At least it would make contributors aware that they should be factual in their statements.

  12. Phil

    Love the response from TripAdvisor – usual claptrap. Well done KwikChex, a small victory. The TA spokesperson on BBC Radio2 tonight, Emma, was running out the old line about people being able to spot fakes. Admission of slack standards?


  13. Andrew

    For the many businesses that like to use Tripadvisor content for there own advertising purposes in UK should read the following,especially the hotels claiming to be The best in the UK

    “The second complaint has now been confirmed as under investigation by the ASA. This is not directly against TripAdvisor. It is an example case that is seeking a ruling on whether unverified reviews such as those generated on the TripAdvisor site can be used by businesses for promotional purposes.

    It refers to CAP code rules 3.45 -‘ Marketers must hold documentary evidence that a testimonial or endorsement used in a marketing communication is genuine, unless it is obviously fictitious, and hold contact details for the person who, or organisation that, gives it.’

  14. Andrew


    The problem is until you have experienced a defamatory on Tripadvisor you have no idea how bad there customer service can be,what gets me is some people feel a lot of fuss as been made over the od negative review saying a property was not as clean as it should be or the staff were not very friendly, well that is not the case, we are talking about vicious attacks on businesses sometimes scripted very cleverly to gain maximum impact,also Tripadvisor use to produce a list of “The top ten dirtiest hotels” what right do Tripadvisor have to use user generated content without any verification to produce such a list? a list they have now stopped producing as Tripadvisor CEO recently admitted it was just a PR stunt, (at other peoples expense) In the opposite direction they produce there best hotel awards once again based on reviews that have not been verified,I can not understand how some people do not see the unfairness in these procedures as some of these hotels are using Tripadvisor content as promotional activity for there businesses which is against the law here in the UK simply because the reviews are not 100% verified.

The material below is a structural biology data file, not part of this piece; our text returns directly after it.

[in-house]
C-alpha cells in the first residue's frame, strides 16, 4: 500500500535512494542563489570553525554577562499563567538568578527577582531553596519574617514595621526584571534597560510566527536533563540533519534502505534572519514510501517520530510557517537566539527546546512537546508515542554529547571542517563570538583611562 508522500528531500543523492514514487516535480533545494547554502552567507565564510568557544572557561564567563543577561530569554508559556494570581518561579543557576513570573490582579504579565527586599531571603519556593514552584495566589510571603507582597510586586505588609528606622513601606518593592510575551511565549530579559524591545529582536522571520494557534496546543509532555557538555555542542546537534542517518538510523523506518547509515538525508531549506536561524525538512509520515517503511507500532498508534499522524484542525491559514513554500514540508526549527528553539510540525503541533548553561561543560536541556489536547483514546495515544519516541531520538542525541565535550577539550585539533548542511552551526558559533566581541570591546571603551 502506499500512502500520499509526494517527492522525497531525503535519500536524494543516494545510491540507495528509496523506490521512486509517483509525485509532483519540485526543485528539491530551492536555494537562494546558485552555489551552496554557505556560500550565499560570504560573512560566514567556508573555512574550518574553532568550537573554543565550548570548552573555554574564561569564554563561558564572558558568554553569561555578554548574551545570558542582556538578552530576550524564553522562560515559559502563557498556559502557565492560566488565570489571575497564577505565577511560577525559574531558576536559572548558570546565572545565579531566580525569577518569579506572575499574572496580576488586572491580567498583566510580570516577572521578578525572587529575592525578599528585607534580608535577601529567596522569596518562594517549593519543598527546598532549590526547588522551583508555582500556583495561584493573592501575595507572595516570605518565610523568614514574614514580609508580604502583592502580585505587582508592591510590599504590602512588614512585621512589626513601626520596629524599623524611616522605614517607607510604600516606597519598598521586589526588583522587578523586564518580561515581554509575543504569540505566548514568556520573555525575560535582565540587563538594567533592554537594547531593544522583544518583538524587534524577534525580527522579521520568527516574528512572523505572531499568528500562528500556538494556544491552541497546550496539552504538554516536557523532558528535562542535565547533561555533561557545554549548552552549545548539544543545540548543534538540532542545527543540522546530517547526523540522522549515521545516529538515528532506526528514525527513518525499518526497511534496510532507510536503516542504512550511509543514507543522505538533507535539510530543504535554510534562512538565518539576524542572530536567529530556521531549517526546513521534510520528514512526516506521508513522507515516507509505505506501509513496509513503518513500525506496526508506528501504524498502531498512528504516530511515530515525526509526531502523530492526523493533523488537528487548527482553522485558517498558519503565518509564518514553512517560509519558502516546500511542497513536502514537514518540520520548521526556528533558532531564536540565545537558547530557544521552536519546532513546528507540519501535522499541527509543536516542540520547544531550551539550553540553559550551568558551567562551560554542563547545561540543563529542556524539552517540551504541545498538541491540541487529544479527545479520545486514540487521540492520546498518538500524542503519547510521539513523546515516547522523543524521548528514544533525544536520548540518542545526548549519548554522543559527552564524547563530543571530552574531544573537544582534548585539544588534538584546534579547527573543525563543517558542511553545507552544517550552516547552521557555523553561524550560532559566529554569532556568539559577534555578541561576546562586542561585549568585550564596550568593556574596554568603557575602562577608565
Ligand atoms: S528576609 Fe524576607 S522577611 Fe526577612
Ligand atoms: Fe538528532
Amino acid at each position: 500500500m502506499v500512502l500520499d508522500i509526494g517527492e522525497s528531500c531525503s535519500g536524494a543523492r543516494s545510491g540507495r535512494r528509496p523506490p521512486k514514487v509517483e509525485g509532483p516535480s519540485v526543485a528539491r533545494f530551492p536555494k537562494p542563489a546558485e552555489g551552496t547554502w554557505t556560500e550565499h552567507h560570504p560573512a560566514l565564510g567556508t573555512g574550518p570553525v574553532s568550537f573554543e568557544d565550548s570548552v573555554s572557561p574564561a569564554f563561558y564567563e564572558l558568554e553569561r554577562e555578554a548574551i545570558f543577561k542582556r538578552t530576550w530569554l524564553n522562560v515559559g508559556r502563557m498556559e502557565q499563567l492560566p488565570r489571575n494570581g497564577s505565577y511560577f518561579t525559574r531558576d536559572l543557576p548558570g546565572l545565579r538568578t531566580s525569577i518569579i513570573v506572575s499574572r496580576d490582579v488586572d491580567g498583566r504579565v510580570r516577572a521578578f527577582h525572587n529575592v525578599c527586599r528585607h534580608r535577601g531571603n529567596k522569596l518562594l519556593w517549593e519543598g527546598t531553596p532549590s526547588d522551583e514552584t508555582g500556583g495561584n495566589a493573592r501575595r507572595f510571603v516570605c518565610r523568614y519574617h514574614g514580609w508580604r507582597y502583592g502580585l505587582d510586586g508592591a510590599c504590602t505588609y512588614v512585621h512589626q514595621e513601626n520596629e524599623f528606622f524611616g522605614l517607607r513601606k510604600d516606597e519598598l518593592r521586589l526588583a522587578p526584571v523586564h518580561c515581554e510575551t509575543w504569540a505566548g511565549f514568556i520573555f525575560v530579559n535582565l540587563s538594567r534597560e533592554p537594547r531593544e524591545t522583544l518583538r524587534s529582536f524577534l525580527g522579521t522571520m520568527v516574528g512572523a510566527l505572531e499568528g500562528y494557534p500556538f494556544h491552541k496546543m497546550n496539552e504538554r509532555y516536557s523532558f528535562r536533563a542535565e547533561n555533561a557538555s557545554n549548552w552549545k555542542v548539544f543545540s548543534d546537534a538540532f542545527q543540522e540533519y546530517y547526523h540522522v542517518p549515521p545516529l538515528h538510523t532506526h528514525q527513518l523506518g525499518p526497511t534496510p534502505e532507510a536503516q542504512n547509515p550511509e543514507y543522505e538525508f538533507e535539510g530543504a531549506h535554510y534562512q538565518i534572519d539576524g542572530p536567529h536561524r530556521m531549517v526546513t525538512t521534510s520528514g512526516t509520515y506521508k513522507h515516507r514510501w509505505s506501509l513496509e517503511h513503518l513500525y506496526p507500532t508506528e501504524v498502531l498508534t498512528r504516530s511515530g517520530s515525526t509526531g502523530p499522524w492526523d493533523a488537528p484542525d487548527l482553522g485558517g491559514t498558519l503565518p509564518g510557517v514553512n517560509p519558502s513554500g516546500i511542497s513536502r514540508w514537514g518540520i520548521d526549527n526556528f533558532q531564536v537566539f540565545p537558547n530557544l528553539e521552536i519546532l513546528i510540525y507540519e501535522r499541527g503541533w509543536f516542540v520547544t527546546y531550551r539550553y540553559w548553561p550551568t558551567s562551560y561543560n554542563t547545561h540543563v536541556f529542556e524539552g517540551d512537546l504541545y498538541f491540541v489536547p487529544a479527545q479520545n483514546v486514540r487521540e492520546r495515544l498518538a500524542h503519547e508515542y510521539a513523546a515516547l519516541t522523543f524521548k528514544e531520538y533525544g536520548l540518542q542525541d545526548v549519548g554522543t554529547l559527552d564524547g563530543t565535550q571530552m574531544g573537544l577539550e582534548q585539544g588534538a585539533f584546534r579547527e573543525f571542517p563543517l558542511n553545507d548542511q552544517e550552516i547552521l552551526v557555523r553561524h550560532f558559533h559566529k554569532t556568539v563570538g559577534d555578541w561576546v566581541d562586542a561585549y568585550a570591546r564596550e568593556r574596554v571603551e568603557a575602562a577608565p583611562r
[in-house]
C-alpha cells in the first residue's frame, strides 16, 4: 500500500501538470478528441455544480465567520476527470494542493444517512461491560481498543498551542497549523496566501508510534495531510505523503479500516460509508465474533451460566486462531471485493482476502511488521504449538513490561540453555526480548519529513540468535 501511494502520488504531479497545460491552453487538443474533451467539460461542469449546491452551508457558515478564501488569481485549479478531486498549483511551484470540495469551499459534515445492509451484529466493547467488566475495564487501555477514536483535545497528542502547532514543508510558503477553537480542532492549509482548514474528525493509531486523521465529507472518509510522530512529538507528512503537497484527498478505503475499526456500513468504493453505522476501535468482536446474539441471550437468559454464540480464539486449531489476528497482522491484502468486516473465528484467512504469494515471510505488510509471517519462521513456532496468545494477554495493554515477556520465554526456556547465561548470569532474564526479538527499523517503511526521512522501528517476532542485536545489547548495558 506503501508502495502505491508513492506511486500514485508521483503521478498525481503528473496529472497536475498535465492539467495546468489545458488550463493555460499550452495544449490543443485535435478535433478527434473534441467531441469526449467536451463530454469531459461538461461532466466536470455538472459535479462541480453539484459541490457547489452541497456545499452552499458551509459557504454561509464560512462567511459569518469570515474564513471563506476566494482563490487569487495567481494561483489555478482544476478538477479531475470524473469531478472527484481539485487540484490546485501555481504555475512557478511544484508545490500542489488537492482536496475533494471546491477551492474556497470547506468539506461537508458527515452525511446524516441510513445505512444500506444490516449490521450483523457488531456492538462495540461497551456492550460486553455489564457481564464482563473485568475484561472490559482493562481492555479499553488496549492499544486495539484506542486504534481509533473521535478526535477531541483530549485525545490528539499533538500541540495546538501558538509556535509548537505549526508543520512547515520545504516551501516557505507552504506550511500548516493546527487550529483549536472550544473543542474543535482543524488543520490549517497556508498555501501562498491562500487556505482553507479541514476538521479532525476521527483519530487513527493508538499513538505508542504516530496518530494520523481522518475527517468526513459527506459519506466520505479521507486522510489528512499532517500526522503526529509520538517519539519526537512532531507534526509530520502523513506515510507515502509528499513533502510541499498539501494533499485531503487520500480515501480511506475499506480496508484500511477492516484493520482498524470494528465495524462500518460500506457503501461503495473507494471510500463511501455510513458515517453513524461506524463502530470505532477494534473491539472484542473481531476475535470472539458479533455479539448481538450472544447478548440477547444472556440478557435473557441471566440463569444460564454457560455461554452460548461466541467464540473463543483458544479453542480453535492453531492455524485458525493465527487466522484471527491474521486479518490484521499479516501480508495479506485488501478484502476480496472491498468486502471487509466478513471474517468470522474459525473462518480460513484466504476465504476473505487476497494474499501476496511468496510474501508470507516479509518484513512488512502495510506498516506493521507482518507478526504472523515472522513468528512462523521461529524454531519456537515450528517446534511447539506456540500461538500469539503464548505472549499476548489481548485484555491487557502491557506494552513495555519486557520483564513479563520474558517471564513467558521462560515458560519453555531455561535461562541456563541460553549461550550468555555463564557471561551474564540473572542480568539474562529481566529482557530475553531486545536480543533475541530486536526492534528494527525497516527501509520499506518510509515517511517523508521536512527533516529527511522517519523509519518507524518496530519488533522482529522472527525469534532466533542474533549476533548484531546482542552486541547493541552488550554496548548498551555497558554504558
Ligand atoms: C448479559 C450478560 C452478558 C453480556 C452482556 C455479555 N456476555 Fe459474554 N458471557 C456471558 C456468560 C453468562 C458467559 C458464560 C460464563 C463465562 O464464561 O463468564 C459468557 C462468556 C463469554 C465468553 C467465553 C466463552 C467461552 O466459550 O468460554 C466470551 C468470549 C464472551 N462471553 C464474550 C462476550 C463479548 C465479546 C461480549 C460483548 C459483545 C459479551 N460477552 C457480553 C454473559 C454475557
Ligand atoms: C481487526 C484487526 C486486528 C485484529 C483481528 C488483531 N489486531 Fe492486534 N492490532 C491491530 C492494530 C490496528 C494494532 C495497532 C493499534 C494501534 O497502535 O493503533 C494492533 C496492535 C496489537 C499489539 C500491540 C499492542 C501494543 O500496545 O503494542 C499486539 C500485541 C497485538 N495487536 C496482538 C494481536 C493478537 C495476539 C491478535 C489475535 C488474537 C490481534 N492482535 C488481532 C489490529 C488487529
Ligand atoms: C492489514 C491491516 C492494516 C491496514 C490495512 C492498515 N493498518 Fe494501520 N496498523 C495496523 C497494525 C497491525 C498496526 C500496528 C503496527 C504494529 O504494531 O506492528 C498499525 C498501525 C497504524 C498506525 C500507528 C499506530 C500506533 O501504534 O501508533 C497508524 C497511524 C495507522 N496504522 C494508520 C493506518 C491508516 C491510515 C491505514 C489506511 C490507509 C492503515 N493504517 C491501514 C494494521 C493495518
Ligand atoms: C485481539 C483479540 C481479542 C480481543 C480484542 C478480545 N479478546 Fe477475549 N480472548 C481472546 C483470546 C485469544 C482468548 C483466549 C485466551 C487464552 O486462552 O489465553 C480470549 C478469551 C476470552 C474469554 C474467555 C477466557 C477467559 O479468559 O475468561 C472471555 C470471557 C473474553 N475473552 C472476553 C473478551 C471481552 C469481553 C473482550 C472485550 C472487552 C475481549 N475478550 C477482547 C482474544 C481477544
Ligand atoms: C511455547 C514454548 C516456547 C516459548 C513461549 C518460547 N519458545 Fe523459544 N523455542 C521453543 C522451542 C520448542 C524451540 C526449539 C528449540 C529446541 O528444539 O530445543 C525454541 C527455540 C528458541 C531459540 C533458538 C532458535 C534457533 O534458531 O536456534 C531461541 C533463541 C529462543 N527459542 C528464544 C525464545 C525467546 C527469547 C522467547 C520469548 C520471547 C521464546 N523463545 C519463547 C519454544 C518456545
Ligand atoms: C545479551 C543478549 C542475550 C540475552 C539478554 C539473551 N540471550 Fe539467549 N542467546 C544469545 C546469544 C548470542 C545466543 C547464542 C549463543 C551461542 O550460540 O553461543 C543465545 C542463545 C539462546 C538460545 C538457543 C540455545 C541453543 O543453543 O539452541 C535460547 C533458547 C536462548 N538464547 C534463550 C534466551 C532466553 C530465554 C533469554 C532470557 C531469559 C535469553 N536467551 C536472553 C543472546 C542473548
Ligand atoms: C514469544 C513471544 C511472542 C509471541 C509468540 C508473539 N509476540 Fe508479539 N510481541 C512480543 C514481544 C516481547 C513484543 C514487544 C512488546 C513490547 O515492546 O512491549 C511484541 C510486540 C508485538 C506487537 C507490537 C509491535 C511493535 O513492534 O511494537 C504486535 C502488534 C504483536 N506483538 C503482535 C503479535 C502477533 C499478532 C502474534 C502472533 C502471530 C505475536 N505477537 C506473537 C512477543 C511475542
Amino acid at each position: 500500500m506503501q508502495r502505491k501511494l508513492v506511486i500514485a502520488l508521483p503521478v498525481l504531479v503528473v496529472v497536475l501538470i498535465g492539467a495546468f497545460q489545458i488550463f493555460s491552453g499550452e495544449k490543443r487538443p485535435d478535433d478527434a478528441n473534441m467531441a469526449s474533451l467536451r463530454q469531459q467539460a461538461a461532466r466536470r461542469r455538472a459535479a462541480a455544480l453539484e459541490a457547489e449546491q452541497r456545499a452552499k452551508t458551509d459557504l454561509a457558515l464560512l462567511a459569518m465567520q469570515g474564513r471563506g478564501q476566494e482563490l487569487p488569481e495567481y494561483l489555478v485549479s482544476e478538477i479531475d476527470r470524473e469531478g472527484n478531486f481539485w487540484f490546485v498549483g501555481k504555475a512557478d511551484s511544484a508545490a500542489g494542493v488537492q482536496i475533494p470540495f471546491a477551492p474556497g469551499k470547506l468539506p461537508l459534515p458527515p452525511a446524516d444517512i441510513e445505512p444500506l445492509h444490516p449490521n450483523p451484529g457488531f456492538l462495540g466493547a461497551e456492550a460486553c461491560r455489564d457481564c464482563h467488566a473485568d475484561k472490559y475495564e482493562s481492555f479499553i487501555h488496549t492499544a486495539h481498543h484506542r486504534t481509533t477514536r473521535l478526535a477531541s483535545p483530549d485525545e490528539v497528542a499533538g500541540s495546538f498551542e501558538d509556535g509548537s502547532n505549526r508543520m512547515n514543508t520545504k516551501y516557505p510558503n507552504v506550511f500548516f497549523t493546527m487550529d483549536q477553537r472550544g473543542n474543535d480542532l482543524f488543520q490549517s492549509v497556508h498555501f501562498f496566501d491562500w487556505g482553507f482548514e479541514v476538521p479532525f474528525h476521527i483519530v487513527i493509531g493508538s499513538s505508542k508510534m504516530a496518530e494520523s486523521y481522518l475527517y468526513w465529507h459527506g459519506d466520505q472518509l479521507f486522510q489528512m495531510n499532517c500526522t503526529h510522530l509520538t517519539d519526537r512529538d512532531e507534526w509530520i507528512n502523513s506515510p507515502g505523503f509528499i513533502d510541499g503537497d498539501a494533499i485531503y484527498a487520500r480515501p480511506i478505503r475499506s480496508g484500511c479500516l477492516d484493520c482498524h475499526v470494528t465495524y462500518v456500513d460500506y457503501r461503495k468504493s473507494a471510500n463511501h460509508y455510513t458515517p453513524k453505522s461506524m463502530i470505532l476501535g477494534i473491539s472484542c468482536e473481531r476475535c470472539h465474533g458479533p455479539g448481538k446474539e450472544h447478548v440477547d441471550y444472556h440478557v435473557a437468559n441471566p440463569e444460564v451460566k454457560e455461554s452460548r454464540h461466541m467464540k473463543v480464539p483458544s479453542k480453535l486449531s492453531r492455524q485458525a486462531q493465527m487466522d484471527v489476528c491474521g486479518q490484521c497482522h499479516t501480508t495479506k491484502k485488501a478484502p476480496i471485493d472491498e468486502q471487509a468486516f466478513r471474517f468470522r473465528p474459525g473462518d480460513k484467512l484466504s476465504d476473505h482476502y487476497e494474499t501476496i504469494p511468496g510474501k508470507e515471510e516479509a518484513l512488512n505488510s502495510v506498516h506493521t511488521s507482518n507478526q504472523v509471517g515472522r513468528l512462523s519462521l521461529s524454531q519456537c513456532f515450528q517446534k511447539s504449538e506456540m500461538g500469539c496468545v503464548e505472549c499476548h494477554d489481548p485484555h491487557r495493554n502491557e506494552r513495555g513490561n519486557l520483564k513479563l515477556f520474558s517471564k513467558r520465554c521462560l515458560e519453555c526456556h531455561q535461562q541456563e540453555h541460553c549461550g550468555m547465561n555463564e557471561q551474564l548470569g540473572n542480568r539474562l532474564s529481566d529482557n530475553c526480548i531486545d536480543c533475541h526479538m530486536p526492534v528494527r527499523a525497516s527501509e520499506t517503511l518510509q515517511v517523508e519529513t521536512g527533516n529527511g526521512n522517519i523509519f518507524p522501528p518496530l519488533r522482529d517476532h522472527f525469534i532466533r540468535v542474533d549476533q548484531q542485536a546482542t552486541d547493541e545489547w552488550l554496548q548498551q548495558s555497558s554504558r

15. DanteA

    As TripAdvisor is not a booking site, and does not handle actual transactions, verification is not at all a simple matter. And why should tripadvisor be different from the myriad of websites that publish user reviews on products and services? This is indeed a slippery slope. The above comment “there seems to have been loads of cases of hoteliers having their businesses falsely criticised” is important – SEEMS – kwikchex has run an admirable PR campaign to create this impression. Those of us who rely on tripadvisor, however, have a very different perspective – the opinions tend to be spot on. I have yet to have a bad experience relying on the reviews. I agree that there needs to be a better way for hoteliers to contest reviews that they can demonstrate are false, but this ASA ruling is meaningless. If I were a hotelier who paid thousands of euros to kwixchex only to see this outcome (i.e. “change some of your marketing copy”) I would be very disappointed indeed.